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Jamming the result of special self-organisation

Materials that are built up from individual granules exhibit a special phenomenon called ‘jamming’. With research into the nature of this phenomenon, a team of scientists led by Leiden physicist Prof. Martin van Hecke has made it to the cover of the prominent journal Physical Review Letters. ‘Jammed systems organise themselves in a very special way,’ says van Hecke.

Rigid region decomposition, where there are two rigid regions, one (black bonds) overconstrained and the other iso-static (red bonds), separated by a hinge (light green site). The sites which are not hinges are colored black.

A large number of granules can behave in a strange way. If the density of the granules is high enough, they resist pressure as if together they formed a solid substance. At the same time they can slide against each other. In this way a pile of sand can support a car, while together separate bubbles form a mass of sea foam. This transition from loose to solid is called jamming.


Van Hecke has known for years that jamming was a special phenomenon. He has been conducting research on the phenomenon since 2002. It was already known that factors such as pressure and the nature of granules influenced the transition from loose to solid. But what exactly happens at the border between these two states was a mystery. A study conducted by van Hecke with his colleagues at TU Eindhoven and Arizona State University was intended to shed light on this issue. They accomplished this with a relatively simple computer experiment.

In order to simulate a system of little balls, they tied a thousand movable points together with springs. If enough springs (black lines in the illustration) pull on a juncture (black ball), it stays rigidly immobile and forms a rigid, solid cluster together with its neighbours. If you remove a spring, the cluster remains rigid, but is no longer as solid (black balls, red lines). If you remove an additional spring, the cluster loses its rigidity. Finally, a juncture between two or more solid clusters acts as a hinge (green ball).

Pebble game results for a jammed packing (top row), a stress-relieved triangular network (middle row) and rigiditypercolation (bottom row). The center panel is the marginal bond removed and the right panel a single bond restored. The marginal states of both jammed systems as well as the SR network is fully isostatic (red), whereas the marginal state for RP features oppy modes (involving the light green hinge sites) and has 34% of all bonds stressed (black).

In one fell swoop

Using this network, the researchers observed three different situations, with a jammed system and a chaotic system at the two extremes. In a chaotic system (bottom row) the springs have been placed randomly. A patchwork of rigid and loose pieces is created. If you remove a random spring (left-hand image), the system becomes a bit looser, whereas if you add a spring (right-hand image) it becomes a bit more rigid. So there’s nothing particularly special going on.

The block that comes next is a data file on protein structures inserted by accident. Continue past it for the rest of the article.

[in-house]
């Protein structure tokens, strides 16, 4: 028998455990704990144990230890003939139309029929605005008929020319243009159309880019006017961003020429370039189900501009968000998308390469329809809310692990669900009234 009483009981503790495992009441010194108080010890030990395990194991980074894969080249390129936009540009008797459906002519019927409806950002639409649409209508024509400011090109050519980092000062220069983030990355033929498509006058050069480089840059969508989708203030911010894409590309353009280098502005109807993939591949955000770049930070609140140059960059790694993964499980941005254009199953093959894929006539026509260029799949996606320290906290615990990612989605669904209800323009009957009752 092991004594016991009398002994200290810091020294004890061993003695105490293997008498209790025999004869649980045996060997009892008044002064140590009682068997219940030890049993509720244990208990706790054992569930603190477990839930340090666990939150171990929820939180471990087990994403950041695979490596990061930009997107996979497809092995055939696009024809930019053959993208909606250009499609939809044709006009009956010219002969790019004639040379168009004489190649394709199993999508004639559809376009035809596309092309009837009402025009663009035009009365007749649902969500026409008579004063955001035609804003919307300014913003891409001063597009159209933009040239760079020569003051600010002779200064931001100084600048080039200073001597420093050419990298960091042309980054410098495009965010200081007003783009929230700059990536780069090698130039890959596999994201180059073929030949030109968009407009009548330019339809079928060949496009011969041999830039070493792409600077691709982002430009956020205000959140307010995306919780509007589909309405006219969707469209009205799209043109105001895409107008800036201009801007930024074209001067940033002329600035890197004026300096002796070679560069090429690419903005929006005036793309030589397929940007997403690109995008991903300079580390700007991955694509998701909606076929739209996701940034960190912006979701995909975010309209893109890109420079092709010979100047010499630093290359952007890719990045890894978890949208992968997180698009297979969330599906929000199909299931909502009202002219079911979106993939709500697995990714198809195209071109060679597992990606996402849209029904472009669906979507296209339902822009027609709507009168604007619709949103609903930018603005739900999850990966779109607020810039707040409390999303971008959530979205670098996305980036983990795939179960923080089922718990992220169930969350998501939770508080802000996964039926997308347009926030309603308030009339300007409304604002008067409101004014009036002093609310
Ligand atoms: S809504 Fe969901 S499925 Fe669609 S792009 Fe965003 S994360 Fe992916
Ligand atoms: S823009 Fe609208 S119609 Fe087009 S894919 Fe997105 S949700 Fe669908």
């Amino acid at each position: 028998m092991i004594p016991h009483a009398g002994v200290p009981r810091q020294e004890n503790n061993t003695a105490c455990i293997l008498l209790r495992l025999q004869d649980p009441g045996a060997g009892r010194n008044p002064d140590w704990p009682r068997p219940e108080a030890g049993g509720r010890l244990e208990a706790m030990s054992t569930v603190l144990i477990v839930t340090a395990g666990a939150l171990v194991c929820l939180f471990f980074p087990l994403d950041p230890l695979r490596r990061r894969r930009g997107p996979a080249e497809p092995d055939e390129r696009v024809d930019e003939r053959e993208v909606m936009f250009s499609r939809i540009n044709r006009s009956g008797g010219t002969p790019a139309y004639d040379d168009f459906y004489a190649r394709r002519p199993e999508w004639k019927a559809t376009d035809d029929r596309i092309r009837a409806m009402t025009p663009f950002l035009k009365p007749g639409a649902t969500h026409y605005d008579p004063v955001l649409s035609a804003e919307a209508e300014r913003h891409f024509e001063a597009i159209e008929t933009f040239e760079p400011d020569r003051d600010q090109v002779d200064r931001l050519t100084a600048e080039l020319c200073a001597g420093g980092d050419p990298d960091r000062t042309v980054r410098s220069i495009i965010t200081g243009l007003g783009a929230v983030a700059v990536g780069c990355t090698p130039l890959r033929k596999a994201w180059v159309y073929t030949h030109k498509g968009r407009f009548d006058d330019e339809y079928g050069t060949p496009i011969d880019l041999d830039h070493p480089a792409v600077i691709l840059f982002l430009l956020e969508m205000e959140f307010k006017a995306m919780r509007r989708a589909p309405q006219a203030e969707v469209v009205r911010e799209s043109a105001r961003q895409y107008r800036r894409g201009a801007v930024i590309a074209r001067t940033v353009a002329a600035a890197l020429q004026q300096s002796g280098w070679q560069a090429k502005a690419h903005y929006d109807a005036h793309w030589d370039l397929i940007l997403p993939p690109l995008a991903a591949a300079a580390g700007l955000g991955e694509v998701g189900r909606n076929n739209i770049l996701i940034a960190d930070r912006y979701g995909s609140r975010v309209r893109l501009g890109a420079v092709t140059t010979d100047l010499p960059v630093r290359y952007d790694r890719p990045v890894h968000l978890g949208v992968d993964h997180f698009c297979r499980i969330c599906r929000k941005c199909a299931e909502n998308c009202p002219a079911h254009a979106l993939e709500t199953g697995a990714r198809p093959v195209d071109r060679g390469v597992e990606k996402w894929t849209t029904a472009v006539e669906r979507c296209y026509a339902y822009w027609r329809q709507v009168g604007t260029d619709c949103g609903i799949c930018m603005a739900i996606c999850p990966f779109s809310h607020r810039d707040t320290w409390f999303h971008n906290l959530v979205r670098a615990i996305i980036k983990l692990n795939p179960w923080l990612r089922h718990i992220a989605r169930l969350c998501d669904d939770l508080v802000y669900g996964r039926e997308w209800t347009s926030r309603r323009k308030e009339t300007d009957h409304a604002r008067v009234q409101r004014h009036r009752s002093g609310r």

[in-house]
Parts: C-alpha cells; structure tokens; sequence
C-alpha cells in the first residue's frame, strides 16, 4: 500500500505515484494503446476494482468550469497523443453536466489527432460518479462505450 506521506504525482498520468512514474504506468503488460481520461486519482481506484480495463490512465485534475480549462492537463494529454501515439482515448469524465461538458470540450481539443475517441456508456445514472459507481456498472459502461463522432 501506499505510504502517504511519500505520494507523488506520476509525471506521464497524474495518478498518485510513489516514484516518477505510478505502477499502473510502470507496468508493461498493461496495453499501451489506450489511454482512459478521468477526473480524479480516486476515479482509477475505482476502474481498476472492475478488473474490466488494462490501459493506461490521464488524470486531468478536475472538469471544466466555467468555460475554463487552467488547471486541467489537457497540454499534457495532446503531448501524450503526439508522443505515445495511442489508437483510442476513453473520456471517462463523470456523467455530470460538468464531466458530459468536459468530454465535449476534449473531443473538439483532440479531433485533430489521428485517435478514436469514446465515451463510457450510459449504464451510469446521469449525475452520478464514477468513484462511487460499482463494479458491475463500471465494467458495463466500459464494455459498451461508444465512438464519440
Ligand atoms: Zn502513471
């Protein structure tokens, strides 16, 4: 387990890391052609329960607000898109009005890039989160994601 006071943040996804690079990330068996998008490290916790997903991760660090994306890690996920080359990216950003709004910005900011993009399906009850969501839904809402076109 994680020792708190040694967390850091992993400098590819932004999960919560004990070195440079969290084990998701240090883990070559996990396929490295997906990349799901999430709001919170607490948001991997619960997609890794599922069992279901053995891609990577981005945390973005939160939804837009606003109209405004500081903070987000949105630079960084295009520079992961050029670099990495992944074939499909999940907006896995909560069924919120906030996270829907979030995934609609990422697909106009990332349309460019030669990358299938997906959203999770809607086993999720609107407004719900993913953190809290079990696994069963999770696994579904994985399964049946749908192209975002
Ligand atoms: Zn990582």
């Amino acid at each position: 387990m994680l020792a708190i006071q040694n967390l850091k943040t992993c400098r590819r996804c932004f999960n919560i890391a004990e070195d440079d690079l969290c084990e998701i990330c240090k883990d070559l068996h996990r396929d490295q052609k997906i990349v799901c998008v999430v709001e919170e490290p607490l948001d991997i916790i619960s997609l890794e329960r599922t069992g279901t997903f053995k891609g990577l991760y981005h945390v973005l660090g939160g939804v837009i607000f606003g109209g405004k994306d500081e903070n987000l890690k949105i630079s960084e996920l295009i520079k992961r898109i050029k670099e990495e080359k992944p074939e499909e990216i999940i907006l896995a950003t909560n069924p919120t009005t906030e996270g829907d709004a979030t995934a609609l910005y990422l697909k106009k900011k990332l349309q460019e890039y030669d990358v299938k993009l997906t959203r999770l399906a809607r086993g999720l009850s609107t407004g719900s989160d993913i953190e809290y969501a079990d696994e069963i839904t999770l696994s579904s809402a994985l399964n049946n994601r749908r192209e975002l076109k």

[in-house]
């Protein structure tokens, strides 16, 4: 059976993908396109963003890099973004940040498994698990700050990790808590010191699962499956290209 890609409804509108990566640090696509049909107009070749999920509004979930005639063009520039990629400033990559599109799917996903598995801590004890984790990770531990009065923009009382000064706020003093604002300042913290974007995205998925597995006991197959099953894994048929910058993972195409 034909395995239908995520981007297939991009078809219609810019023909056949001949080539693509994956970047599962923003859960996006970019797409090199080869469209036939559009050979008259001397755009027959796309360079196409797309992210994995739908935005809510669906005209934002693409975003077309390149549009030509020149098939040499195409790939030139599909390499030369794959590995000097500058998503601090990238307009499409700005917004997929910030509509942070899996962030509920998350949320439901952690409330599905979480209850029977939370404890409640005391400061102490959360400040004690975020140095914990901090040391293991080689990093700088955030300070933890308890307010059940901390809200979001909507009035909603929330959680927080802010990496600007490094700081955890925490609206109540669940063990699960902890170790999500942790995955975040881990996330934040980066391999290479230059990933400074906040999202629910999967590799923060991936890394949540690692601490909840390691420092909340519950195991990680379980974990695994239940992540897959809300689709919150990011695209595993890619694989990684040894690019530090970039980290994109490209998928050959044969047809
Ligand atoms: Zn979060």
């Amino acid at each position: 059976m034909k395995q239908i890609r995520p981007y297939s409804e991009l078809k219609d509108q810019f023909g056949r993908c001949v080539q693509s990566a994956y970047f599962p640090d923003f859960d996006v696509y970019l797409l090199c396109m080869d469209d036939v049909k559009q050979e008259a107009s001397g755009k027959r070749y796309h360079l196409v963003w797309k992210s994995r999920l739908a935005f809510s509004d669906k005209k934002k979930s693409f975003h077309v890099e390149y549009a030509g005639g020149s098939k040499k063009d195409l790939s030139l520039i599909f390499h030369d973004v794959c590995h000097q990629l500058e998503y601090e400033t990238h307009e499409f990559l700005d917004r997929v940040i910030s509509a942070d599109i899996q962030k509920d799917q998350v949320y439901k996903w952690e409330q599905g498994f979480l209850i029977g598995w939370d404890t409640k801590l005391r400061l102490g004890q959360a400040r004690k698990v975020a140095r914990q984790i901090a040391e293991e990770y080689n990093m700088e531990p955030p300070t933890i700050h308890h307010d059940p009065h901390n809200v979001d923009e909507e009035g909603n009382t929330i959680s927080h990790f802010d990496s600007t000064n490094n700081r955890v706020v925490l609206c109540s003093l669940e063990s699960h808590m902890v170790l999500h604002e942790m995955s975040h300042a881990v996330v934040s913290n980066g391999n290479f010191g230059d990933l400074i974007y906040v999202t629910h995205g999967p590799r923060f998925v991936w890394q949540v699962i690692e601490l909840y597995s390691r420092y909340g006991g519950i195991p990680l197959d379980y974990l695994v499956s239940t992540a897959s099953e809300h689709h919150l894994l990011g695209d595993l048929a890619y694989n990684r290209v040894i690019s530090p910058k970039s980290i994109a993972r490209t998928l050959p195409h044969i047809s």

But if the system is ‘jammed’ (top row), something completely different happens. A situation comes about in which every individual spring is needed to maintain the rigidity of the whole system (middle picture). If you add a random spring, all the springs turn black (e.g. they become subject to tension) and the network maintains its rigidity. If you remove a random spring, the entire system loses its rigidity in one fell swoop.


When the images emerged from the simulation, van Hecke had a true ‘eureka’ moment. ‘We knew that a jammed system was special, but not that there would be such a stark difference. My colleague Mike Thorpe was so surprised he fell out of his seat.’ The main thing that the discovery shows is that jammed systems are created by means of a very special type of self-organisation. But exactly how that organisation comes about is a big question. ‘That’s frustrating and intriguing at the same time,’ says van Hecke.

These results are generated by an algorithm, but after years of research into jamming, applications can now be envisioned. In addition to basic research, van Hecke also does work in experimental physics. These activities resulted in a 3D-printed material that can switch between completely different mechanical properties. Van Hecke’s work on this topic was published in Physical Review Letters late last year. One application van Hecke can think of is in shock absorbers that could be used in items such as shoes, but he also mentions an even more exciting application: ‘impalpability cloaks’.


Article:  Rigidity Loss in Disordered Systems: Three Scenarios  Wouter G. Ellenbroek, Varda F. Hagh, Avishek Kumar, M. F. Thorpe, and Martin van Hecke Phys. Rev. Lett. 114, 135501 – Published 1 April 2015

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